Sleeping bags – GearGuide


Beside being amazing and wonderful and thrilling, being active outdoors is also always intensive in a way, an tiring. A good nights’ sleep is essential to be able to enjoy the next day to the fullest.

The level of fatigue, how well hydrated and fed you are, temperature, weather, sleeping mat and obviously the sleeping bag itself, …… There are many factors that determine whether or not you have a comfortable night’s rest. There are factors you can’t control (a travel companion snoring like a pregnant bear) and some you can. Having the right sleeping bag is just one of them. In addition to taking into account the issues mentioned above, your choice for a sleeping bag will also be determined by the activity you are going to do and under what circumstances you are doing it.

Image: Mountain Equipment Xero 550 Slaapzak

For example, when you are going on a camping trip with a car or a motor, the weight and pack size of a sleeping bag will be less of a consideration than when you are doing multi-day hikes in the mountains where every gram you need to carry is one too much. If you are camping in a rainy area, it is important to consider what type of filling (down or synthetic) you choose for your sleeping bag.

To help you choose the right sleeping bag, some basic facts are explained.


  • Choosing a sleeping bag
  • How does a sleeping bag work?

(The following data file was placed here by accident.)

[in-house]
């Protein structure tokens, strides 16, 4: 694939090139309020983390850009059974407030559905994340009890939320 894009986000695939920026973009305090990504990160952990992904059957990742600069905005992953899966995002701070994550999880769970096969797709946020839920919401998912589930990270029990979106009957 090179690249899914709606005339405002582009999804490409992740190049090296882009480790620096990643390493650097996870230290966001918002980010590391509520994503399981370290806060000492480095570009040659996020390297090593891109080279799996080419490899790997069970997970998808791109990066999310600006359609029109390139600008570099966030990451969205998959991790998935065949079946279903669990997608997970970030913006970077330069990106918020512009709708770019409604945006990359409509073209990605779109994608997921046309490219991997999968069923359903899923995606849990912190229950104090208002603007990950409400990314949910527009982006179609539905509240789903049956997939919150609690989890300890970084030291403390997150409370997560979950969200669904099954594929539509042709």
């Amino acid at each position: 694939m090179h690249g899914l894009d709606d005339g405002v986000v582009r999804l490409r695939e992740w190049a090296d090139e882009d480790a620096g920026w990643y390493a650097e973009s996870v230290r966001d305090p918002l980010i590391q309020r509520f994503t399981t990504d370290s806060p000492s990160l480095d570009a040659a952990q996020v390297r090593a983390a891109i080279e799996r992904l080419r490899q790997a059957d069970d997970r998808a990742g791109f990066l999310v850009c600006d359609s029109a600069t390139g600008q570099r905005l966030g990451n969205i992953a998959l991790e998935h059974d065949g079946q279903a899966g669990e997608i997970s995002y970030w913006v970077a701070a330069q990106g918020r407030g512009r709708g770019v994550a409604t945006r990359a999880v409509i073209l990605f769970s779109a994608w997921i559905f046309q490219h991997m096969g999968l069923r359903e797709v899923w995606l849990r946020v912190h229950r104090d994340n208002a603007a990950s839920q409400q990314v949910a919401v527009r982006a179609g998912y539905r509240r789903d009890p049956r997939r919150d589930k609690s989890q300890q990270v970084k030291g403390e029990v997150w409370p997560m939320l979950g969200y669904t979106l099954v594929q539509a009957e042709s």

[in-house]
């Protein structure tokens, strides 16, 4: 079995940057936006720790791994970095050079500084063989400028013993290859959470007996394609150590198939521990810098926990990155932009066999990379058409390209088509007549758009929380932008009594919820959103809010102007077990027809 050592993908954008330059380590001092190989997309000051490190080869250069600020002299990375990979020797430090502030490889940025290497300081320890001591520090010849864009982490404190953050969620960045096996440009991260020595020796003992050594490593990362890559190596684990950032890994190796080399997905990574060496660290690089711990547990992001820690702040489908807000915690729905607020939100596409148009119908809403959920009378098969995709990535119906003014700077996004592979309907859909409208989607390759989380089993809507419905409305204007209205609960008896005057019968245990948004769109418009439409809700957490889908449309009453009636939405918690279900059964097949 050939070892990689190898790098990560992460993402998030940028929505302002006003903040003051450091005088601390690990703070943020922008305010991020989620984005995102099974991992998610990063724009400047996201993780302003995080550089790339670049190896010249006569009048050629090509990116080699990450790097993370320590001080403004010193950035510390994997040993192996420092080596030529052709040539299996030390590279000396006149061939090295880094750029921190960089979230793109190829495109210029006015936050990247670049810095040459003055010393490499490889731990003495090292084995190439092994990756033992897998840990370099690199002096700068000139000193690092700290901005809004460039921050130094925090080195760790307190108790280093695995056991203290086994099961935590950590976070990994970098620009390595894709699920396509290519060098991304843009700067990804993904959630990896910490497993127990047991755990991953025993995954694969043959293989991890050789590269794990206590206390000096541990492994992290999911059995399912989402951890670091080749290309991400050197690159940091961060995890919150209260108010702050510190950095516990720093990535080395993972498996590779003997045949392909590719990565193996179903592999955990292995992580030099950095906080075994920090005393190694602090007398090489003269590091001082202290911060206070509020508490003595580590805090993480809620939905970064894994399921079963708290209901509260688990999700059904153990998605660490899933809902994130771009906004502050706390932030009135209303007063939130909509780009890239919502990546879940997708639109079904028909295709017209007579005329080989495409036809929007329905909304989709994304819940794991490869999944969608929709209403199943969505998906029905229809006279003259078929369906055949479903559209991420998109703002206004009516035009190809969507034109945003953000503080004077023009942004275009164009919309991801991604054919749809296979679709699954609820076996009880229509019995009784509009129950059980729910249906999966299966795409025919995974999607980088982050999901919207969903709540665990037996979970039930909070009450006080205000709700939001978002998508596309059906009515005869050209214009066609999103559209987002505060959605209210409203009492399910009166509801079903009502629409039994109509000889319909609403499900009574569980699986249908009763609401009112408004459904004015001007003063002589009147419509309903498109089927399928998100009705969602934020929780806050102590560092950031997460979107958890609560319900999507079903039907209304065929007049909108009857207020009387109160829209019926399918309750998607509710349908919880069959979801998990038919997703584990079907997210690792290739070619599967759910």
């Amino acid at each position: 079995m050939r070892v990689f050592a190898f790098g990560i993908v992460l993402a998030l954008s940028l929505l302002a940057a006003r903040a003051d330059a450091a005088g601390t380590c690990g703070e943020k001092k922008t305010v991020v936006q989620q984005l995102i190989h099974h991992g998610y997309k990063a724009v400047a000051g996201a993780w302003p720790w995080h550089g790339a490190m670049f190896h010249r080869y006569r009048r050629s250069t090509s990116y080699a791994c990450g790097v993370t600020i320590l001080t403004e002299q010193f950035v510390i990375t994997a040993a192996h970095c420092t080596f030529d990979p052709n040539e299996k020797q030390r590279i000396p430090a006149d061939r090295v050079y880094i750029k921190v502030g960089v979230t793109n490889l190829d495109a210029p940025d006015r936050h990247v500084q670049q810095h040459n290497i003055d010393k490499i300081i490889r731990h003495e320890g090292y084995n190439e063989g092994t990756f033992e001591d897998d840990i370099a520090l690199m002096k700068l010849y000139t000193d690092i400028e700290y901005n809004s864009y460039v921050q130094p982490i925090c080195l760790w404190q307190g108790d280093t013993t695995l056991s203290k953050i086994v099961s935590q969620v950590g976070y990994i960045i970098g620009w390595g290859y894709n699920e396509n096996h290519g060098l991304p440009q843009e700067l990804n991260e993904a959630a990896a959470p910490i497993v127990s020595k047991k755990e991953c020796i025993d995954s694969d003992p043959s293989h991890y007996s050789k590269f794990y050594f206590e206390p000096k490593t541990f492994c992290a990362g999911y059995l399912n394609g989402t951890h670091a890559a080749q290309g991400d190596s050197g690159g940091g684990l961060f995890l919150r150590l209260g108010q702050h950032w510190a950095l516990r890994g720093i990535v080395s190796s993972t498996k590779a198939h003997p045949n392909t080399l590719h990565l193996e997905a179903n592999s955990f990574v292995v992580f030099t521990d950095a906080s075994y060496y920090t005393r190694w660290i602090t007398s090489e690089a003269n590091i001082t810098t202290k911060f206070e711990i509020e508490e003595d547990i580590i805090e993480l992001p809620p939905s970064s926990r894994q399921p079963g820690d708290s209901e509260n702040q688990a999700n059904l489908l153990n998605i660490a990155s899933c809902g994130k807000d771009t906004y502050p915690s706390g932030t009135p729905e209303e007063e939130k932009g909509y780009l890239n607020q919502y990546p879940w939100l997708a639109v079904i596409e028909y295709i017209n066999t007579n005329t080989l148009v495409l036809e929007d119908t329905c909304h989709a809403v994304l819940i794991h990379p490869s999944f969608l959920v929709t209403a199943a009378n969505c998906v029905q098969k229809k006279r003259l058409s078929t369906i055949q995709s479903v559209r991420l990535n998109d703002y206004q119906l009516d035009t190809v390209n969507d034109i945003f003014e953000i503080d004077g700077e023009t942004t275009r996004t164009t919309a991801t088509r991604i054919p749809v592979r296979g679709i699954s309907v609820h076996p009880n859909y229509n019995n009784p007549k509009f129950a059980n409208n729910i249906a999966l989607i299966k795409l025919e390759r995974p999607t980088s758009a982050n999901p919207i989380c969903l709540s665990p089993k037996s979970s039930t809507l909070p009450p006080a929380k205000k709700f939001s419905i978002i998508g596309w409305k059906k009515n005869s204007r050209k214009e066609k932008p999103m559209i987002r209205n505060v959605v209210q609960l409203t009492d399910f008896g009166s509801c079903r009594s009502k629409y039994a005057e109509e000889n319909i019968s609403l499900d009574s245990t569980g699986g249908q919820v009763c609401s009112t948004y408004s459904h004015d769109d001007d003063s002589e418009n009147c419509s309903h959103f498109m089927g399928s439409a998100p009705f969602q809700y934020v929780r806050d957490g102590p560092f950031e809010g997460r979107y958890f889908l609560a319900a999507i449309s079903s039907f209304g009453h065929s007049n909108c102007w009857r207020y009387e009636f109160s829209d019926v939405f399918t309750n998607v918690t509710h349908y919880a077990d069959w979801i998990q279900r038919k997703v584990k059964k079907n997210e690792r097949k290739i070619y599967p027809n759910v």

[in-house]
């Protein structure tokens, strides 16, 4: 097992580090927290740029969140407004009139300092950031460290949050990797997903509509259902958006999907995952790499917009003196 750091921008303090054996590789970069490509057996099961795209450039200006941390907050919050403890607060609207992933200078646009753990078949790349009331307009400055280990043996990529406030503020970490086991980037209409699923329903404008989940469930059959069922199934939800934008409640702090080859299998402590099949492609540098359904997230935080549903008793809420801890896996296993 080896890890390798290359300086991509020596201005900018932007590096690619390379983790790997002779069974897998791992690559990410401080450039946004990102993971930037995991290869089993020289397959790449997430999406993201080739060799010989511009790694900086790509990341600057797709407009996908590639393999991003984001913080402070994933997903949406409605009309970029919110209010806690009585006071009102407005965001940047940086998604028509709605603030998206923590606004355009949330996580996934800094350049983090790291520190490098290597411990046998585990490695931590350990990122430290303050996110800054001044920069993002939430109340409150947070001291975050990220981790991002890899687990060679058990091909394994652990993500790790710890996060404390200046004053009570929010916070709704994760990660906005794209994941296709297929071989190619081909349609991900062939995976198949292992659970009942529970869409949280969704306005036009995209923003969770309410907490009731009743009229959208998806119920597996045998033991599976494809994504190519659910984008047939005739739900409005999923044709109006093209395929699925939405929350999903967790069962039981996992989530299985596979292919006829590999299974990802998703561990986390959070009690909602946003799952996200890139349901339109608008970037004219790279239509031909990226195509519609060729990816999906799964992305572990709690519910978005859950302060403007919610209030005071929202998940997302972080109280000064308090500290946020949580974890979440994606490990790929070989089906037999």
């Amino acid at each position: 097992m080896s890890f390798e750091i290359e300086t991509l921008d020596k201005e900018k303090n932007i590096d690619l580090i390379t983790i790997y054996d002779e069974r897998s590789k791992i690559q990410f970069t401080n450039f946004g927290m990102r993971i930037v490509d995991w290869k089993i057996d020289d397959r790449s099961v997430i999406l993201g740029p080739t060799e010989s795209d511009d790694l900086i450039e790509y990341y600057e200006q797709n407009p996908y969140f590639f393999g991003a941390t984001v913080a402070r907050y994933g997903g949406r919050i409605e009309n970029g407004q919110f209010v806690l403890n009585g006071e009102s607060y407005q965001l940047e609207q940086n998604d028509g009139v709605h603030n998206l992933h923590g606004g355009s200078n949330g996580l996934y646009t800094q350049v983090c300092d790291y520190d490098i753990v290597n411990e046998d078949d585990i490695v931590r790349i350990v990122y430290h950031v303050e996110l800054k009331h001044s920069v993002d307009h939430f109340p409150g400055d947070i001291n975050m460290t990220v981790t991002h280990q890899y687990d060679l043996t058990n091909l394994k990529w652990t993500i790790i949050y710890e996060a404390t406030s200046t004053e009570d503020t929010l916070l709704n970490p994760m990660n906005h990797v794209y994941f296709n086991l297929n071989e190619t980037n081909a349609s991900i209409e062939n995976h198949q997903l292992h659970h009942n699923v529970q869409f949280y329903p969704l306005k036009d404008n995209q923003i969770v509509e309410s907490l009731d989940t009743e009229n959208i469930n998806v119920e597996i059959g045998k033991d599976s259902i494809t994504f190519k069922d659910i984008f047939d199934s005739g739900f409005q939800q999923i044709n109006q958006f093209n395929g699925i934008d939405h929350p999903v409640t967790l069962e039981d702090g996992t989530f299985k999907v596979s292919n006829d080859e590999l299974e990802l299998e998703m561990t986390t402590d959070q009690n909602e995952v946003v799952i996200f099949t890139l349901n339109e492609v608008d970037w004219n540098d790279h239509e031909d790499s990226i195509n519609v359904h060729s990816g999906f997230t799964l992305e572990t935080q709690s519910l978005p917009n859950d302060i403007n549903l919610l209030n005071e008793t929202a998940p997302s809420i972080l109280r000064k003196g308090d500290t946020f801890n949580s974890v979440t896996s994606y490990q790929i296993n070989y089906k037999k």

• Temperature
  • Insulation material
  • Form
  • EN 13537 standardization
  • Maintenance
  • Terminology

How to choose a sleeping bag

There are two questions you need to ask yourself. The answers to these two questions largely determine which sleeping bag is right for you.

At what temperature will you use the sleeping bag?

This is the first question you should ask yourself. Since the temperature can differ a bit, you should consider taking an average. If you buy a sleeping bag that has a reasonable bandwidth in the comfort temperature (see Temperature and EN 13537), it will not be necessary to pull clothes or open zippers so quickly when the temperatures are too much off average.

Note: Temperature means ambient temperature: when using a sleeping mat (which will provide insulation from cold ground temperatures) the ground temperature won’t be important to consider, rather the temperature above the sleeping mat.

When determining the desired Upper Limit and Comfort or Lower Limit, it is important to take into account if you are someone who feels cold quickly or not. Features like draft tubes, draft collars and hoods will prevent heat loss and are more important when the sleeping bag is used at low temperatures.

What are you going to do, what kind of vacation or activity?

During walking holidays weight and volume play an important role. The choice will probably turn to down as a liner. Synthetic may be preferable if there is a chance that the sleeping bag becomes wet or if you use it in humid areas. (see Insulation material)

If your nights are cold, you’ll probably be best served looking at a mummy model (see Form of the sleeping bag). A mummy model follows the contour of your body, which helps in preserving the warmth of your body.

How does a sleeping bag work?

Sleeping bags are meant to isolate and insulate: a sleeping bag prevents heat loss due to the presence of a layer of non-circulating air that your body from the cold environment (the air and the sleeping mat or the ground on which you lie). There are two layers of air actually: the one directly around your body, your micro climate, and the air that is trapped and insulated inside the sleeping bag itself.